Conflict progression — either escalation or resolution — does not occur in a straight line. The US-China conflict is an important case in point.
In the past five years, the Sino-American relationship has taken a decided turn for the worse. A trade war was soon followed by a tech war, with the early skirmishes of a new cold war quick to follow. Yet during this period, there have been periodic thaws — glitzy leader-to-leader dinners between Trump and Xi at Mar-a-Lago and Beijing, the celebrated Phase I trade accord, and a more recent mini-summit meeting between the two presidents last November in Bali.
Yet those thaws, in all cases, were nothing more than momentary lapses in a steady progression of conflict escalation. Such is the case again today. Yes, there are some seemingly hopeful signs that conflict may be ebbing. After three years of isolation, Xi Jinping has resurfaced; he is not only starting to travel again but he reversed his signature draconian zero-Covid policy. Liu He, Xi’s chief economic advisor, brought an upbeat message of a China on the mend to last week’s World Economic Forum in Davos. And there appears to be some tempering of the Chinese tone to foreign policy — notably the promotion of Qin Gang to Foreign Minister after serving as US ambassador for a little over two years and the demotion of Zhao Lijian, one of China’s most outspoken “wolf Warriors,” as foreign ministry spokesman. Offsetting has been the designation of Wang Huning as the senior leader in charge of Taiwan unification strategy; this is not good news for conflict resolution, as Wang is China’s leading ideologue and proponent of the thesis that America is in decline.
On the US side, the list of good news is shorter. The upcoming February 5-6 trip to Beijing by Secretary of State Antony Blinken is viewed as an encouraging follow-up from the Xi-Biden Bali summit. And John Kerry, the senior climate envoy of the Biden Administration, sent similar hopeful signs at Davos about prospects for renewed negotiations between the world’s two largest greenhouse emitters.
But for every step forward, there has been a comparable step back. That is glaringly evident on the technology front where Biden Administration pressures have been so acute in recent months. The Netherlands appears to be on the brink of joining Japan in America’s new “coalition of the willing” that would tighten the noose on Chinese access to western technology; significantly, Dutch cooperation would include ASML, the world’s leading producer of lithography equipment that is critical to advanced semiconductor production. At the same time, an overwhelming bipartisan majority (voting 365 to 65) in the US House of Representatives just approved the establishment of a new China committee (formally known as the Select Committee on the Strategic Competition between the United States and the Chinese Communist Party) that is almost certain to provide an official platform for China bashing. And Kevin McCarthy, the barely elected Speaker of the House, seems set to deliver on his earlier promise to make a quick trip to Taiwan that could well inflame the Chinese even more than last August’s visit of Nancy Pelosi.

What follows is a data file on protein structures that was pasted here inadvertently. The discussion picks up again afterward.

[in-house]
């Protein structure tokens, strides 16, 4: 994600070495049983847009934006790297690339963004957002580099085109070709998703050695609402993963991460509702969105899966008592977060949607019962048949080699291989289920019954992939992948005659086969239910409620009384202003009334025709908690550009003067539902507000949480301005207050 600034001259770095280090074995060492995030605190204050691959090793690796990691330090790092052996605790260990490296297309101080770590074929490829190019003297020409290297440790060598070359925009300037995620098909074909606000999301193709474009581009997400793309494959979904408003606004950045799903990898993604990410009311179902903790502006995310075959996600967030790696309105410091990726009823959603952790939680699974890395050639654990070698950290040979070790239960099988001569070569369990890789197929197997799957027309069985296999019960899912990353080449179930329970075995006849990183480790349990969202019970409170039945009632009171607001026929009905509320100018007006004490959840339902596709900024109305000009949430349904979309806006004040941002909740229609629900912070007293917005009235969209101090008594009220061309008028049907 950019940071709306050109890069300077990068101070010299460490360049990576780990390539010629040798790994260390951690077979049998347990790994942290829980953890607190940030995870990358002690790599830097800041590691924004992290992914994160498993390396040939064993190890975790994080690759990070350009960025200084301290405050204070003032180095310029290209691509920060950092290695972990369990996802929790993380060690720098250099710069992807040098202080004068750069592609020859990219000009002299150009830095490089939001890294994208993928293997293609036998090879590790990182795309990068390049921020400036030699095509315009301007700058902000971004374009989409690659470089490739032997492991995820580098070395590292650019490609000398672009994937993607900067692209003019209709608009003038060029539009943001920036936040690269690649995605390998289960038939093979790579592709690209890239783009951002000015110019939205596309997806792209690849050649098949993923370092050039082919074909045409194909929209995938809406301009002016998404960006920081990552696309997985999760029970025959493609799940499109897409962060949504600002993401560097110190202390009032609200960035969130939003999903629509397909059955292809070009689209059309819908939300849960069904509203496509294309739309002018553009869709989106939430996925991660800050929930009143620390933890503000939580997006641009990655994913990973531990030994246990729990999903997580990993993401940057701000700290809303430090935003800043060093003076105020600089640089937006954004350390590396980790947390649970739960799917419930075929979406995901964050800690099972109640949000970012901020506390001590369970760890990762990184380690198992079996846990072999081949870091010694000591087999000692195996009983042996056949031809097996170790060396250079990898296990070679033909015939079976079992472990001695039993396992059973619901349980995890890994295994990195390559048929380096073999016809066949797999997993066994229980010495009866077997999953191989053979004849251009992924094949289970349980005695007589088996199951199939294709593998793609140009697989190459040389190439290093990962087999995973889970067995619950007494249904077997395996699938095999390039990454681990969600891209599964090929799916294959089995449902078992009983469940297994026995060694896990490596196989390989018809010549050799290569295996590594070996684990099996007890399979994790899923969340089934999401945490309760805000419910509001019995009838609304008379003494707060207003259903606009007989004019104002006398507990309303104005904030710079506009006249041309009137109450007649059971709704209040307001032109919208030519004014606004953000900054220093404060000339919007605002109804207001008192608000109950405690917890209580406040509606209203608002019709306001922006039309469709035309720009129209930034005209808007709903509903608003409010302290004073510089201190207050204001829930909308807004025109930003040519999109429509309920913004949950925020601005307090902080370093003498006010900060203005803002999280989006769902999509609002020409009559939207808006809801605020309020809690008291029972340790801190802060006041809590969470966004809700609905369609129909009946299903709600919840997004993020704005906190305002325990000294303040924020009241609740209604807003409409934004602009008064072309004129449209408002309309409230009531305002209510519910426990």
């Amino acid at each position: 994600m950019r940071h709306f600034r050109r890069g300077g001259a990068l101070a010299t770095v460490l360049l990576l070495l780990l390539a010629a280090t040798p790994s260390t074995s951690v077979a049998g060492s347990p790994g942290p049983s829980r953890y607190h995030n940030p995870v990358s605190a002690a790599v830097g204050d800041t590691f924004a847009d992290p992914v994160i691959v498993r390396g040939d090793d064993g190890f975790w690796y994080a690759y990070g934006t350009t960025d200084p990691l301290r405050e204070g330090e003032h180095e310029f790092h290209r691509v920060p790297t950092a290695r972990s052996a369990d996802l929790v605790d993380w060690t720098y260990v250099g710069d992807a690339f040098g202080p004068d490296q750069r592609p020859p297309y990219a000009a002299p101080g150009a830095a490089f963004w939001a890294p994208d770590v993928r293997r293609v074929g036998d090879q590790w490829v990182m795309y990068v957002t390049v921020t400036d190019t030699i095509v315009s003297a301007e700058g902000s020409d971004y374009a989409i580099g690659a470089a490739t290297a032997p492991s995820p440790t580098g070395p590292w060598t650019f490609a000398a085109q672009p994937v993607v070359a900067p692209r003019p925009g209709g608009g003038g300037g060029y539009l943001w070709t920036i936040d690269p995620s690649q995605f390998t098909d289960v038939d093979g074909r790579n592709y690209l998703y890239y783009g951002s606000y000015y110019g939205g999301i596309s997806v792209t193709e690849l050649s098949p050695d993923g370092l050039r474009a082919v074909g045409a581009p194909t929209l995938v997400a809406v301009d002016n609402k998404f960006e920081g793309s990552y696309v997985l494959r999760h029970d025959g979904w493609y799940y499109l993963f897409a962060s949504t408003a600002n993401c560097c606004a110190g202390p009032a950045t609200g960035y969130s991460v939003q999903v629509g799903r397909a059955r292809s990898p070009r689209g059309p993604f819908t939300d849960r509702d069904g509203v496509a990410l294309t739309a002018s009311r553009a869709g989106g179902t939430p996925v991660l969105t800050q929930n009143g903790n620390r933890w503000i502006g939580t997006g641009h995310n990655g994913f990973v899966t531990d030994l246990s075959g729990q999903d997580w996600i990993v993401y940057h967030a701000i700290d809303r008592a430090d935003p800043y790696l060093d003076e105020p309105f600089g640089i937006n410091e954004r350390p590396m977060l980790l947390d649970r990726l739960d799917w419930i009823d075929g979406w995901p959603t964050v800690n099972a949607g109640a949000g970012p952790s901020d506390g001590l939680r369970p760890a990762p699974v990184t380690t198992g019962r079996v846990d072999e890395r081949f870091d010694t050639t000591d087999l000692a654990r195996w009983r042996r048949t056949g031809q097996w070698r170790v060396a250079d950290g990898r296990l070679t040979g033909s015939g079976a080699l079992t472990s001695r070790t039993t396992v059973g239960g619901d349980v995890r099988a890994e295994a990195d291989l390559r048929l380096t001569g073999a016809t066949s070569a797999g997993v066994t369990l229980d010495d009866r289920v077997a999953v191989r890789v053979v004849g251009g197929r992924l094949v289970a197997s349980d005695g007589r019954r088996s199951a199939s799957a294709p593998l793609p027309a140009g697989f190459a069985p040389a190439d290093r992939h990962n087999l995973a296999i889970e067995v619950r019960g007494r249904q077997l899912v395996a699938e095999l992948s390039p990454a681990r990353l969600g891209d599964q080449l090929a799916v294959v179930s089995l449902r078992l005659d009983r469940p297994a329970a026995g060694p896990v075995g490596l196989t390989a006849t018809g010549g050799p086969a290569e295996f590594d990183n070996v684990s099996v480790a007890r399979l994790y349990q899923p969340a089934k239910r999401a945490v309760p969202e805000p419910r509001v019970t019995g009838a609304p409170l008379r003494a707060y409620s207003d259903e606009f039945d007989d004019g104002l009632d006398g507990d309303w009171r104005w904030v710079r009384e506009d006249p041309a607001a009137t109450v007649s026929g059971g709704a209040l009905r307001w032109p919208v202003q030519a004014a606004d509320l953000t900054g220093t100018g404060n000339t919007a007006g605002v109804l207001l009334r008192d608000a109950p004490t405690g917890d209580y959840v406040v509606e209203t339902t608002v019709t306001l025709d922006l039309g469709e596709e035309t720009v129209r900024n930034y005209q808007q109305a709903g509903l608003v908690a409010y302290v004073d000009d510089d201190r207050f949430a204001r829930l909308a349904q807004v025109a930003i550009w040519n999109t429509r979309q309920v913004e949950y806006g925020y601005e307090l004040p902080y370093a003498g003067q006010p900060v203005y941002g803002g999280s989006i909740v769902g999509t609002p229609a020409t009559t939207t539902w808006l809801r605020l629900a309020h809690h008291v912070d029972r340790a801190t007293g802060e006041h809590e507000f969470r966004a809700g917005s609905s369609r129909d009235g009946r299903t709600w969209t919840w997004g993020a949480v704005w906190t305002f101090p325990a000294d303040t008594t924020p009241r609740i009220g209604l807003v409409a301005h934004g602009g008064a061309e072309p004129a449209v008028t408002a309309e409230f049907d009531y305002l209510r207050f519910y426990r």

Bottom line: The ebb of relief has not unwound the flow of Sino-American conflict escalation. Trade tensions remain intense, as US Trade Representative Katharine Tai underscored in Davos. The tech war continues unabated. And the drumbeat of cold-war-like belligerence continues to resonate with lopsided bipartisan support in the halls of the US Congress. After five years of increasing conflict, a pervasive sense of distrust hangs over this troubled relationship. With neither Washington nor Beijing willing to go out on limb and restore trust, the gravity of conflict escalation has taken on a life of its own. The perils of Accidental Conflict are high and rising.
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